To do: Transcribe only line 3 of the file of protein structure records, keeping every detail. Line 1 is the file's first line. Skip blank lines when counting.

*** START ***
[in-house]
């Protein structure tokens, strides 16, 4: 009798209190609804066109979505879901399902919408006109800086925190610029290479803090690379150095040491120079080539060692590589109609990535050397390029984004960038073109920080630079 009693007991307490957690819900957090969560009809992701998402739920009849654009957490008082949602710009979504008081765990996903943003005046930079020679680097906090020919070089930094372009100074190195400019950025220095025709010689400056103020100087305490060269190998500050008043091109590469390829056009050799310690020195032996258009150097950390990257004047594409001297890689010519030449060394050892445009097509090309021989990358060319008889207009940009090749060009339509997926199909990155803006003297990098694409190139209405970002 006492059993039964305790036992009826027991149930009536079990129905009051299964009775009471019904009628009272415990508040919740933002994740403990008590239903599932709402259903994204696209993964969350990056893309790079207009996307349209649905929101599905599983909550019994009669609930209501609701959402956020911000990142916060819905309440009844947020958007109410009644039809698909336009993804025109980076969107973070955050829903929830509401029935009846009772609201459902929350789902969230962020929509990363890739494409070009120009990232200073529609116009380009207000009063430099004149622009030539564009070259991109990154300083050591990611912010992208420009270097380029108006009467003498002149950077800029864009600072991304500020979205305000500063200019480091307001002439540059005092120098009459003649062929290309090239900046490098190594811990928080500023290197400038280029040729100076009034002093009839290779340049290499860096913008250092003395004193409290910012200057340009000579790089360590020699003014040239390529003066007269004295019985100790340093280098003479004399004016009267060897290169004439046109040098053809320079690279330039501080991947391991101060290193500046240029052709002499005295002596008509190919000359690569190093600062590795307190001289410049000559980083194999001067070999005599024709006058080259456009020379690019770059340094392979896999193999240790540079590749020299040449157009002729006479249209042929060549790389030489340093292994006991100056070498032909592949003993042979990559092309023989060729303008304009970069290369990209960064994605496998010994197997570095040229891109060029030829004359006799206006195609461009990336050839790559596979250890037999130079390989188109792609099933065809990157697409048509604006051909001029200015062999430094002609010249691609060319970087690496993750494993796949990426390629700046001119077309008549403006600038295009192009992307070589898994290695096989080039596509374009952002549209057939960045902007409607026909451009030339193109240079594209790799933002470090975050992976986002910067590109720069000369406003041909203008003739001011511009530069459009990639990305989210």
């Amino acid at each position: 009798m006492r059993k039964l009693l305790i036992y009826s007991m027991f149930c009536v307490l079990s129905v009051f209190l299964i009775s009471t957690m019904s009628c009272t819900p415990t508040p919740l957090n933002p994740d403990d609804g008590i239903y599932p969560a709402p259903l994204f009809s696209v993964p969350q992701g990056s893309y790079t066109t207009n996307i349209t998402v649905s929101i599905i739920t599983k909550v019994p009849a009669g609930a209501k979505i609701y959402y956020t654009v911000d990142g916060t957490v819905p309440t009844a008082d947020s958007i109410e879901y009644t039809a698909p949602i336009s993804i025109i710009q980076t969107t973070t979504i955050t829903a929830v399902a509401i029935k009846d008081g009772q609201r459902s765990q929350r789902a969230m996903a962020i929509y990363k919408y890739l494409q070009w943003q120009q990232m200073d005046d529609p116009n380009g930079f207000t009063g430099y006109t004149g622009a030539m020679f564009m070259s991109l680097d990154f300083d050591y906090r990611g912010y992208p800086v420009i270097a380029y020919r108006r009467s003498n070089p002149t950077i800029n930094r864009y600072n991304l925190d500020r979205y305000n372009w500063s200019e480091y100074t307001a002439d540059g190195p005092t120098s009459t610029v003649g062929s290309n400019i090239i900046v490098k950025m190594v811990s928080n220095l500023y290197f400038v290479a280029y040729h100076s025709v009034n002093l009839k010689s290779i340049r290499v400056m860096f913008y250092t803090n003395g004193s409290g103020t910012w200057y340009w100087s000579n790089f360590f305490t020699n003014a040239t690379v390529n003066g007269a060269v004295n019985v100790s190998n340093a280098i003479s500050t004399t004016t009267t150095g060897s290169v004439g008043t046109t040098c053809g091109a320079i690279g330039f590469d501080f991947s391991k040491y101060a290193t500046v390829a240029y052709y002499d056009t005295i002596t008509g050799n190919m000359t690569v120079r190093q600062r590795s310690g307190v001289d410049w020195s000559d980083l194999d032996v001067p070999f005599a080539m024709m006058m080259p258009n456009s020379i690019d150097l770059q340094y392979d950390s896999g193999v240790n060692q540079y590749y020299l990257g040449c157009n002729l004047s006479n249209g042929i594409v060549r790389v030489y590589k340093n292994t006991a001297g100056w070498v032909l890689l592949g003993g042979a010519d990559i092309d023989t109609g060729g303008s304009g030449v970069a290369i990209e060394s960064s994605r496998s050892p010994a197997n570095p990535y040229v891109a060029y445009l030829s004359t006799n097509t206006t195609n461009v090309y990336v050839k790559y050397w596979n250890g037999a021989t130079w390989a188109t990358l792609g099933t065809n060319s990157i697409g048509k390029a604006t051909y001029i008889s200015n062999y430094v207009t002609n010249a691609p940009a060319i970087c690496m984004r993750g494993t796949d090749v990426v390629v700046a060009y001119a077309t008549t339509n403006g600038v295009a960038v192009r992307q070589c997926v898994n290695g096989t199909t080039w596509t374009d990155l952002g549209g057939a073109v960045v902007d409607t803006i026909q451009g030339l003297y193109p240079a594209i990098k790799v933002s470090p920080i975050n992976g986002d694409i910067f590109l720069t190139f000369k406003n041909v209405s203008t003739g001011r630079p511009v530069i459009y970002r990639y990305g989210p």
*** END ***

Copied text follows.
């Amino acid at each position: 009798m006492r059993k039964l009693l305790i036992y009826s007991m027991f149930c009536v307490l079990s129905v009051f209190l299964i009775s009471t957690m019904s009628c009272t819900p415990t508040p919740l957090n933002p994740d403990d609804g008590i239903y599932p969560a709402p259903l994204f009809s696209v993964p969350q992701g990056s893309y790079t066109t207009n996307i349209t998402v649905s929101i599905i739920t599983k909550v019994p009849a009669g609930a209501k979505i609701y959402y956020t654009v911000d990142g916060t957490v819905p309440t009844a008082d947020s958007i109410e879901y009644t039809a698909p949602i336009s993804i025109i710009q980076t969107t973070t979504i955050t829903a929830v399902a509401i029935k009846d008081g009772q609201r459902s765990q929350r789902a969230m996903a962020i929509y990363k919408y890739l494409q070009w943003q120009q990232m200073d005046d529609p116009n380009g930079f207000t009063g430099y006109t004149g622009a030539m020679f564009m070259s991109l680097d990154f300083d050591y906090r990611g912010y992208p800086v420009i270097a380029y020919r108006r009467s003498n070089p002149t950077i800029n930094r864009y600072n991304l925190d500020r979205y305000n372009w500063s200019e480091y100074t307001a002439d540059g190195p005092t120098s009459t610029v003649g062929s290309n400019i090239i900046v490098k950025m190594v811990s928080n220095l500023y290197f400038v290479a280029y040729h100076s025709v009034n002093l009839k010689s290779i340049r290499v400056m860096f913008y250092t803090n003395g004193s409290g103020t910012w200057y340009w100087s000579n790089f360590f305490t020699n003014a040239t690379v390529n003066g007269a060269v004295n019985v100790s190998n340093a280098i003479s500050t004399t004016t009267t150095g060897s290169v004439g008043t046109t040098c053809g091109a320079i690279g330039f590469d501080f991947s391991k040491y101060a290193t500046v390829a240029y052709y002499d056009t005295i002596t008509g050799n190919m000359t690569v120079r190093q600062r590795s310690g307190v001289d410049w020195s000559d980083l194999d032996v001067p070999f005599a080539m024709m006058m080259p258009n456009s020379i690019d150097l770059q340094y392979d950390s896999g193999v240790n060692q540079y590749y020299l990257g040449c157009n002729l004047s006479n249209g042929i594409v060549r790389v030489y590589k340093n292994t006991a001297g100056w070498v032909l890689l592949g003993g042979a010519d990559i092309d023989t109609g060729g303008s304009g030449v970069a290369i990209e060394s960064s994605r496998s050892p010994a197997n570095p990535y040229v891109a060029y445009l030829s004359t006799n097509t206006t195609n461009v090309y990336v050839k790559y050397w596979n250890g037999a021989t130079w390989a188109t990358l792609g099933t065809n060319s990157i697409g048509k390029a604006t051909y001029i008889s200015n062999y430094v207009t002609n010249a691609p940009a060319i970087c690496m984004r993750g494993t796949d090749v990426v390629v700046a060009y001119a077309t008549t339509n403006g600038v295009a960038v192009r992307q070589c997926v898994n290695g096989t199909t080039w596509t374009d990155l952002g549209g057939a073109v960045v902007d409607t803006i026909q451009g030339l003297y193109p240079a594209i990098k790799v933002s470090p920080i975050n992976g986002d694409i910067f590109l720069t190139f000369k406003n041909v209405s203008t003739g001011r630079p511009v530069i459009y970002r990639y990305g989210p």